Robin Longbottom recounts the life of a monumental mason with a musical talent

MANY older residents of Keighley will remember Agnes 'Aggie' Bailey, who lived next to Utley Cemetery at 320 Skipton Road, where she worked as a monumental mason.

She was instantly recognisable in her work-worn Tweed trousers and sports jacket, a green beret – usually pulled over to one side – and a cigarette hanging from the corner of her mouth.

Aggie was born in Beechcliffe in 1911. Her father, John Bailey, was born in Laycock and was a first cousin of Sir Abe Bailey, the South African multi-millionaire and racehorse owner. He worked in the wholesale grocery business and had married Ruth Hannah Pickard in 1910. Surprisingly, Aggie's early claim to fame was as a violinist. Her mother, Ruth, also played the violin and had no doubt encouraged Aggie to take up the instrument. During the 1920s and early 1930s she competed at music festivals throughout the area, mostly playing solo but occasionally performing duets with her mother. Her younger brother, Thomas, who was born in 1917, was also musical and played the cello. They became well known in Keighley musical circles and Tom often played in local dance bands. In later life, Aggie taught the violin.

Her maternal grandfather, Eder Pickard, had come to Bingley from Lotherton near Leeds in the 1870s and worked as a monumental mason. He married Mary Lamb in 1881 and moved to Keighley in the 1890s where he set-up in business on the piece of land next to Utley Cemetery. The family had originally lived just off South Street in Keighley but once established as a monumental mason, Eder moved the family to a house off Keelham Lane in Utley. His son, Arthur, followed him into the trade and took over the business when Eder died in 1924.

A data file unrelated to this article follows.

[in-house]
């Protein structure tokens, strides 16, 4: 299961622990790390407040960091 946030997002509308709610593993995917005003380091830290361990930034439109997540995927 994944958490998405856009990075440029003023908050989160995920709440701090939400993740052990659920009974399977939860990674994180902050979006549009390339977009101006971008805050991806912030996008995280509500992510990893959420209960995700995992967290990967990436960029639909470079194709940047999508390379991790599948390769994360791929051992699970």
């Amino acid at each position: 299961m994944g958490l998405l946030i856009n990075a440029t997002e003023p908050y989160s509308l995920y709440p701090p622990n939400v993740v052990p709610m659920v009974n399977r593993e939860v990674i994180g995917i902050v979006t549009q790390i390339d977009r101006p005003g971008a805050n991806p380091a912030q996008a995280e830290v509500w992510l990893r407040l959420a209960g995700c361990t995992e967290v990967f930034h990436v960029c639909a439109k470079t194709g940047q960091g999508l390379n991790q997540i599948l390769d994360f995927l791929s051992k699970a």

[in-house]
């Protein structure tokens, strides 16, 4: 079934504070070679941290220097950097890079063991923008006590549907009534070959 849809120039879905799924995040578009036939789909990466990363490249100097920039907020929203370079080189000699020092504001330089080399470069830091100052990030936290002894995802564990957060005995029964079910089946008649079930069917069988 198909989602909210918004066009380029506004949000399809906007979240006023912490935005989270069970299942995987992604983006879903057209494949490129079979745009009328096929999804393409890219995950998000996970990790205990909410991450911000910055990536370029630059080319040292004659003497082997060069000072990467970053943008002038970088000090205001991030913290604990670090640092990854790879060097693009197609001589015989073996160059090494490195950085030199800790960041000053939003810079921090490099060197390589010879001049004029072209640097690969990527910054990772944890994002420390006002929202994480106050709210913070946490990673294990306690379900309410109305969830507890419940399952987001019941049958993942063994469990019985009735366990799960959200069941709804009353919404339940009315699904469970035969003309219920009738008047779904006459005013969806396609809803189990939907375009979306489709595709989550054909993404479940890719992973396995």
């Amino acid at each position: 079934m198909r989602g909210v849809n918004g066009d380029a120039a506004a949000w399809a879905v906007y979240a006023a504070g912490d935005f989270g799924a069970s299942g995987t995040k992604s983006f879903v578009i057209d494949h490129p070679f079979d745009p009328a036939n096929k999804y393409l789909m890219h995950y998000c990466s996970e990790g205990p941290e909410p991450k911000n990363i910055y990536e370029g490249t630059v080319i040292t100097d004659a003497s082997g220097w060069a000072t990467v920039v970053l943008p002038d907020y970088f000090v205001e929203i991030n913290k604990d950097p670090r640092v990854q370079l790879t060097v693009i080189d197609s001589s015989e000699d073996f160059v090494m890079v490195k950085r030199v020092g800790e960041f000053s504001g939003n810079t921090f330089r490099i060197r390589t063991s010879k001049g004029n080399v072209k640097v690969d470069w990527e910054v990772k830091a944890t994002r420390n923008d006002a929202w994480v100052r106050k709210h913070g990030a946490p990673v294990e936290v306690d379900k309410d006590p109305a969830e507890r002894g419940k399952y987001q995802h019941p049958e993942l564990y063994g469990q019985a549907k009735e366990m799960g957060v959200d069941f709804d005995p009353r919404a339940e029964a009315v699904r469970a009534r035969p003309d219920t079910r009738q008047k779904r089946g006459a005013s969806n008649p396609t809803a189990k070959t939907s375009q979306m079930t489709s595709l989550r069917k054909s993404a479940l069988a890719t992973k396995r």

Aggie's younger brother, Thomas, also went into the family business and trained as a monumental mason under the guidance of his uncle Arthur. Aggie too worked in the business and in the 1930s was described as an order seeker for a monumental mason and she also turned her hand to carving inscriptions on the stones. By now the Baileys were living in a small cottage at 320 Skipton Road, next to the mason's yard, which was eventually replaced by the present house.

In 1943 Aggie married John Emmott, whose family were well-known Keighley greengrocers and wholesale potato merchants.

When Arthur Pickard retired from the business, Tom took over. In the summer of 1948, he and his mother booked a holiday to Italy, overland by coach. Aggie and her husband had hoped to go too but by the time they decided, the coach was full. The tour included calling at Carrara, where Tom visited the famous marble quarries. However, on the route back through Switzerland, the driver failed to negotiate a bend and the coach plunged over 100 feet into a ravine. Tragically Tom and four other passengers were killed, and many others injured, including his mother. On hearing the news, Aggie and John left for London where the British Consulate arranged for Aggie to fly to Switzerland to her mother and to attend Tom's funeral.

After Tom's death, Aggie and her husband parted and she returned to 320 Skipton Road where she continued to run the business. Her mother Ruth died on Christmas Eve, 1973.

In the summer of 1974, Aggie swept into the reception office of a solicitors practice in North Street. She was almost unrecognisable as she was immaculately dressed in a red trouser suit with matching pill box hat, scarf and handbag. Her first words were, “what does ter think? I'm off ter t'Paris fashions!” Following the look of disbelief from the staff, she plunged into her handbag and flourished the travel tickets: “And I'm staying with Sir Bracewell Smith's daughter!”

Aggie died on November 14, 1981.